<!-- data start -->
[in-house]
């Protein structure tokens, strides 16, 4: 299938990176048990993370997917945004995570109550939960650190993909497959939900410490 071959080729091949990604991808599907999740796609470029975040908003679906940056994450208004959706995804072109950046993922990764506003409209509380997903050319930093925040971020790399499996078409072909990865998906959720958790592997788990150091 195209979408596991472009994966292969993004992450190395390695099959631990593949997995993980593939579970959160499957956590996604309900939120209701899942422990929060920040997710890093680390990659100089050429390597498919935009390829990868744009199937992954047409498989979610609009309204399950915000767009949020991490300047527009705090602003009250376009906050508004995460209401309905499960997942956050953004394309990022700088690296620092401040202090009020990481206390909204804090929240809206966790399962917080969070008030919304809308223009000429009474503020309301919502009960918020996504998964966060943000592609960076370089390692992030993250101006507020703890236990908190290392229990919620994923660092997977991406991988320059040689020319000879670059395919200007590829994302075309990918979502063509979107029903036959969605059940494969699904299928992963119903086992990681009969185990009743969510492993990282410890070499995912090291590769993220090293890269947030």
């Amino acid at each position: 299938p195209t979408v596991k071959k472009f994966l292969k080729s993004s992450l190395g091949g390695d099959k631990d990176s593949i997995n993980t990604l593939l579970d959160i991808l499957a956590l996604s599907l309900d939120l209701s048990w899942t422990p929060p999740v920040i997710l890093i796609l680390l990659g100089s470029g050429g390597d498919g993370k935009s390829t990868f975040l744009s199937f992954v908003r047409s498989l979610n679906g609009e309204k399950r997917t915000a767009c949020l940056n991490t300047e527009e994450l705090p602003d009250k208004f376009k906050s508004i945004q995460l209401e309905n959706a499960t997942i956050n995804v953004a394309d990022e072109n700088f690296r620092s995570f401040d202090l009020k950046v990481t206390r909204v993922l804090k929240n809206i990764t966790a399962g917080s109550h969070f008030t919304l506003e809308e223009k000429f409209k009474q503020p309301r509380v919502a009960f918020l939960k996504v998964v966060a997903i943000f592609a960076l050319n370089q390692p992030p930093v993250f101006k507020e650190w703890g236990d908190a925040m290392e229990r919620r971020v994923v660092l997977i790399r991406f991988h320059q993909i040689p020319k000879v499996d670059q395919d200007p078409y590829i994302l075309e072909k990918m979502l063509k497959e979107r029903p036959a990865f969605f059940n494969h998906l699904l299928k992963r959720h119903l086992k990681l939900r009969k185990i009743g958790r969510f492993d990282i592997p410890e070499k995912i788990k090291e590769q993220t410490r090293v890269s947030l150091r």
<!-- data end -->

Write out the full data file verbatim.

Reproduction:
[in-house]
């Protein structure tokens, strides 16, 4: 299938990176048990993370997917945004995570109550939960650190993909497959939900410490 071959080729091949990604991808599907999740796609470029975040908003679906940056994450208004959706995804072109950046993922990764506003409209509380997903050319930093925040971020790399499996078409072909990865998906959720958790592997788990150091 195209979408596991472009994966292969993004992450190395390695099959631990593949997995993980593939579970959160499957956590996604309900939120209701899942422990929060920040997710890093680390990659100089050429390597498919935009390829990868744009199937992954047409498989979610609009309204399950915000767009949020991490300047527009705090602003009250376009906050508004995460209401309905499960997942956050953004394309990022700088690296620092401040202090009020990481206390909204804090929240809206966790399962917080969070008030919304809308223009000429009474503020309301919502009960918020996504998964966060943000592609960076370089390692992030993250101006507020703890236990908190290392229990919620994923660092997977991406991988320059040689020319000879670059395919200007590829994302075309990918979502063509979107029903036959969605059940494969699904299928992963119903086992990681009969185990009743969510492993990282410890070499995912090291590769993220090293890269947030």
């Amino acid at each position: 299938p195209t979408v596991k071959k472009f994966l292969k080729s993004s992450l190395g091949g390695d099959k631990d990176s593949i997995n993980t990604l593939l579970d959160i991808l499957a956590l996604s599907l309900d939120l209701s048990w899942t422990p929060p999740v920040i997710l890093i796609l680390l990659g100089s470029g050429g390597d498919g993370k935009s390829t990868f975040l744009s199937f992954v908003r047409s498989l979610n679906g609009e309204k399950r997917t915000a767009c949020l940056n991490t300047e527009e994450l705090p602003d009250k208004f376009k906050s508004i945004q995460l209401e309905n959706a499960t997942i956050n995804v953004a394309d990022e072109n700088f690296r620092s995570f401040d202090l009020k950046v990481t206390r909204v993922l804090k929240n809206i990764t966790a399962g917080s109550h969070f008030t919304l506003e809308e223009k000429f409209k009474q503020p309301r509380v919502a009960f918020l939960k996504v998964v966060a997903i943000f592609a960076l050319n370089q390692p992030p930093v993250f101006k507020e650190w703890g236990d908190a925040m290392e229990r919620r971020v994923v660092l997977i790399r991406f991988h320059q993909i040689p020319k000879v499996d670059q395919d200007p078409y590829i994302l075309e072909k990918m979502l063509k497959e979107r029903p036959a990865f969605f059940n494969h998906l699904l299928k992963r959720h119903l086992k990681l939900r009969k185990i009743g958790r969510f492993d990282i592997p410890e070499k995912i788990k090291e590769q993220t410490r090293v890269s947030l150091r």